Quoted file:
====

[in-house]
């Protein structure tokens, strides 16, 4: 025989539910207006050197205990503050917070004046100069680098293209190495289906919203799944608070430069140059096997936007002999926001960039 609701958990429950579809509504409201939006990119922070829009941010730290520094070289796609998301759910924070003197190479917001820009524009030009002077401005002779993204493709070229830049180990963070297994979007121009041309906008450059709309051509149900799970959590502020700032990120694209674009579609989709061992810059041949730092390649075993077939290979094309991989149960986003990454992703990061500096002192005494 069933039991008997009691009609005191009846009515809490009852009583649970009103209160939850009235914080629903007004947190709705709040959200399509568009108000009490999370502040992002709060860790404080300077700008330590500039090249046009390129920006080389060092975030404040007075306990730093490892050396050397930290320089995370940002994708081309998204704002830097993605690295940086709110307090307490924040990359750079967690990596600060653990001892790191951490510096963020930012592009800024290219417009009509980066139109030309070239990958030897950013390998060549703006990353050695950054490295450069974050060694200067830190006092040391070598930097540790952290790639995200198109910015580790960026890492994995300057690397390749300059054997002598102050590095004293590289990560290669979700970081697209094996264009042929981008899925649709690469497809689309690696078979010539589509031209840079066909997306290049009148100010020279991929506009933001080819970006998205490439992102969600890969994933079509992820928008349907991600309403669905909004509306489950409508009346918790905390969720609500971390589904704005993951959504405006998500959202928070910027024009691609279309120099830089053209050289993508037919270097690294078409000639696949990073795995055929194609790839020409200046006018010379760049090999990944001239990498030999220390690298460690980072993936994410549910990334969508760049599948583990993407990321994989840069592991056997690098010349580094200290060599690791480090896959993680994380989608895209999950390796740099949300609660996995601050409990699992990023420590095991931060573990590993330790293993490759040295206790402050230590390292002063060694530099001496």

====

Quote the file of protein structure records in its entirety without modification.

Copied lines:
[in-house]
């Protein structure tokens, strides 16, 4: 025989539910207006050197205990503050917070004046100069680098293209190495289906919203799944608070430069140059096997936007002999926001960039 609701958990429950579809509504409201939006990119922070829009941010730290520094070289796609998301759910924070003197190479917001820009524009030009002077401005002779993204493709070229830049180990963070297994979007121009041309906008450059709309051509149900799970959590502020700032990120694209674009579609989709061992810059041949730092390649075993077939290979094309991989149960986003990454992703990061500096002192005494 069933039991008997009691009609005191009846009515809490009852009583649970009103209160939850009235914080629903007004947190709705709040959200399509568009108000009490999370502040992002709060860790404080300077700008330590500039090249046009390129920006080389060092975030404040007075306990730093490892050396050397930290320089995370940002994708081309998204704002830097993605690295940086709110307090307490924040990359750079967690990596600060653990001892790191951490510096963020930012592009800024290219417009009509980066139109030309070239990958030897950013390998060549703006990353050695950054490295450069974050060694200067830190006092040391070598930097540790952290790639995200198109910015580790960026890492994995300057690397390749300059054997002598102050590095004293590289990560290669979700970081697209094996264009042929981008899925649709690469497809689309690696078979010539589509031209840079066909997306290049009148100010020279991929506009933001080819970006998205490439992102969600890969994933079509992820928008349907991600309403669905909004509306489950409508009346918790905390969720609500971390589904704005993951959504405006998500959202928070910027024009691609279309120099830089053209050289993508037919270097690294078409000639696949990073795995055929194609790839020409200046006018010379760049090999990944001239990498030999220390690298460690980072993936994410549910990334969508760049599948583990993407990321994989840069592991056997690098010349580094200290060599690791480090896959993680994380989608895209999950390796740099949300609660996995601050409990699992990023420590095991931060573990590993330790293993490759040295206790402050230590390292002063060694530099001496």